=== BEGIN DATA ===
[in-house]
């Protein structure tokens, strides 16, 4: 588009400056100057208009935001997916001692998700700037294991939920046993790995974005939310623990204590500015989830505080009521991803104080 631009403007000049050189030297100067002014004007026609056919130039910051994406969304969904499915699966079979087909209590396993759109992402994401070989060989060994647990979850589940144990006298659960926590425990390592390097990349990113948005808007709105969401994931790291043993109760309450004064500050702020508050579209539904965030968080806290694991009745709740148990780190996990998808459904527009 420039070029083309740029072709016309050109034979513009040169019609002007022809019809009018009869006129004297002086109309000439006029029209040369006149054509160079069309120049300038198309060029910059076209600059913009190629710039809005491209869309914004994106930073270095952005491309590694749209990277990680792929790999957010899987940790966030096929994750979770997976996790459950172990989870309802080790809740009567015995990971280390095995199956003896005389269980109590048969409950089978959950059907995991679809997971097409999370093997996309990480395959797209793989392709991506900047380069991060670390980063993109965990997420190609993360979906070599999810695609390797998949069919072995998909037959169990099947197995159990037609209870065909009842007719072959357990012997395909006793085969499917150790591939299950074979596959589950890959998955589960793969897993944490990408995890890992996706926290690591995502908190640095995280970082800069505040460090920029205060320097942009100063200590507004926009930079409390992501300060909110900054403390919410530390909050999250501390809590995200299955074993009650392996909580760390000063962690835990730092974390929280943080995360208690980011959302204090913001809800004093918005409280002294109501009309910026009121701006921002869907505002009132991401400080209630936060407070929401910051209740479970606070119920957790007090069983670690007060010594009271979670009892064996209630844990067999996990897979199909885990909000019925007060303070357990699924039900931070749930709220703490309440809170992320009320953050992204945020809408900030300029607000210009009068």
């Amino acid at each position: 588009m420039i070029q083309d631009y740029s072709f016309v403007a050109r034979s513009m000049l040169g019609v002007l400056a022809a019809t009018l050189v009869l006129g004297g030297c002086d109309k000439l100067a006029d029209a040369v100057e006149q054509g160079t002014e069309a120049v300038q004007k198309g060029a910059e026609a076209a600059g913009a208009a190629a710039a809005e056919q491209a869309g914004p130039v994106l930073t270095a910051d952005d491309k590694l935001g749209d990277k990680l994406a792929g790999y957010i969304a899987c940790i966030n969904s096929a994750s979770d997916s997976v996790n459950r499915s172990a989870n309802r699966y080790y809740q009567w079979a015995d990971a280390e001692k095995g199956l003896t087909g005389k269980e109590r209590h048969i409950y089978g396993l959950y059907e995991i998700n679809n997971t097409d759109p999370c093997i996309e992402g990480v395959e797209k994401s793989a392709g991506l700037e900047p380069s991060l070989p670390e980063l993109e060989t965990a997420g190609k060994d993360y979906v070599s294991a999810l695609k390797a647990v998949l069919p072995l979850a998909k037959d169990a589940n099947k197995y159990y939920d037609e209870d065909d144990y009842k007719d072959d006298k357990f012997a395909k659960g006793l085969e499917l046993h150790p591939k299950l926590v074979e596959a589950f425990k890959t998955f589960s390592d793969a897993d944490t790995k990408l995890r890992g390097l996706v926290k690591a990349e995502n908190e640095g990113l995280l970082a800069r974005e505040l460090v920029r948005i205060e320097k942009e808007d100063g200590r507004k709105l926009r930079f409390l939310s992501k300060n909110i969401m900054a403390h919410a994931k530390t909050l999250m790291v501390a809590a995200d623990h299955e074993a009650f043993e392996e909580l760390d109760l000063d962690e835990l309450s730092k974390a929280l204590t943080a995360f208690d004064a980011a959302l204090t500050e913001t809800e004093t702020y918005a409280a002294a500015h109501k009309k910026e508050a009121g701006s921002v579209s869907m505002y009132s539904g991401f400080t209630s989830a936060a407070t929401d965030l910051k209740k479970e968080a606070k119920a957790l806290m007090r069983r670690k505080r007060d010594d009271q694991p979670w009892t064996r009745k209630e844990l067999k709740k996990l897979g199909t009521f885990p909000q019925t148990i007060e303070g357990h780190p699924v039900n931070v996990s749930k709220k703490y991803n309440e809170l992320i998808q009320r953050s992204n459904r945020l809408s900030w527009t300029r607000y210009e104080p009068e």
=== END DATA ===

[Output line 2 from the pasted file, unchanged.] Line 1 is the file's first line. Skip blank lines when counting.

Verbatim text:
């Protein structure tokens, strides 16, 4: 588009400056100057208009935001997916001692998700700037294991939920046993790995974005939310623990204590500015989830505080009521991803104080 631009403007000049050189030297100067002014004007026609056919130039910051994406969304969904499915699966079979087909209590396993759109992402994401070989060989060994647990979850589940144990006298659960926590425990390592390097990349990113948005808007709105969401994931790291043993109760309450004064500050702020508050579209539904965030968080806290694991009745709740148990780190996990998808459904527009 420039070029083309740029072709016309050109034979513009040169019609002007022809019809009018009869006129004297002086109309000439006029029209040369006149054509160079069309120049300038198309060029910059076209600059913009190629710039809005491209869309914004994106930073270095952005491309590694749209990277990680792929790999957010899987940790966030096929994750979770997976996790459950172990989870309802080790809740009567015995990971280390095995199956003896005389269980109590048969409950089978959950059907995991679809997971097409999370093997996309990480395959797209793989392709991506900047380069991060670390980063993109965990997420190609993360979906070599999810695609390797998949069919072995998909037959169990099947197995159990037609209870065909009842007719072959357990012997395909006793085969499917150790591939299950074979596959589950890959998955589960793969897993944490990408995890890992996706926290690591995502908190640095995280970082800069505040460090920029205060320097942009100063200590507004926009930079409390992501300060909110900054403390919410530390909050999250501390809590995200299955074993009650392996909580760390000063962690835990730092974390929280943080995360208690980011959302204090913001809800004093918005409280002294109501009309910026009121701006921002869907505002009132991401400080209630936060407070929401910051209740479970606070119920957790007090069983670690007060010594009271979670009892064996209630844990067999996990897979199909885990909000019925007060303070357990699924039900931070749930709220703490309440809170992320009320953050992204945020809408900030300029607000210009009068």